Geraldine Brooks's novel is a tour de force. She manages to write as one might in the late 1600s and early 1700s. She captures the voice of a young woman--at the end an elderly woman--in a way that can make readers appreciate and understand another time. The author's use of vocabulary that was common then, but obsolete now, will be frustrating at times to readers because many of these words simply are not only not used currently but are not found in standard dictionaries. Still, Brooks's command of the language of then demonstrated how immersed she had become in the time and how careful she was to depict these times accurately. She also included events of the era which were essential to describe in order to explain the characters' decisions. I confess to not knowing or remembering anything about Metacom's rebellion/King Philip's war even though I have been living in New England for over thirty years. In many ways, this book was a beautiful history. Her description of landing in Italy and how a developed city must have looked to someone from the New World was worth reading the whole book.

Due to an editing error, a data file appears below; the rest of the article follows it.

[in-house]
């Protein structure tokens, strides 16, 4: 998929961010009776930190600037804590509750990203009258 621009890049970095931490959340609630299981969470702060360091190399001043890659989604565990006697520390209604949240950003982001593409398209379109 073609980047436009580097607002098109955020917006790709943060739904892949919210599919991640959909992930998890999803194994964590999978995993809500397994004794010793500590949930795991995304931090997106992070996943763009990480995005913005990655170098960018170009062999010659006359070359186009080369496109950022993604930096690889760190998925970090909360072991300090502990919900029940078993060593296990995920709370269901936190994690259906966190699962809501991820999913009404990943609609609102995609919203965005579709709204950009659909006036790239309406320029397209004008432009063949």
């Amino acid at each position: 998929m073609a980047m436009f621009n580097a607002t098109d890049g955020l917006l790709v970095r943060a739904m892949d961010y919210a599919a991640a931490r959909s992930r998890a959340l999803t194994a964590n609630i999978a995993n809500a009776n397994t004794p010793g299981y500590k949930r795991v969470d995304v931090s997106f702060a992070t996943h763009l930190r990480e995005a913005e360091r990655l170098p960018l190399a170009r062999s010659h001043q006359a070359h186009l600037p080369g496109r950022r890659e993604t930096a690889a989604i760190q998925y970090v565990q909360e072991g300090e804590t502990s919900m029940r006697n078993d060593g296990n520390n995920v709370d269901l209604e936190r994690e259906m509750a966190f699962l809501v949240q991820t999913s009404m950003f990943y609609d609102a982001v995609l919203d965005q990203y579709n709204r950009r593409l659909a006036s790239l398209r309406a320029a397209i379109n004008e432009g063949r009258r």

However, the book is misnamed and not as advertised. It is not
about Caleb. The book is about Bethia. She is the only nuanced character in the
book. Caleb and Joel are peripheral characters and stick figures as is the
grandfather, native americans, and the Cambridge characters. The father and
Makepeace are multidimensional, but the point is that the book is allegedly
about the crossing over of Caleb from native american culture to the other side.
And while he is in the book, his journey is not central to it. The book is a
remarkable depiction of the life and tribulations of a brilliant and courageous
woman trapped in an era when brilliant women were suffocated by conventional
values. It is not about Caleb's Crossing. It is more about how impossible it was
for Bethia to cross over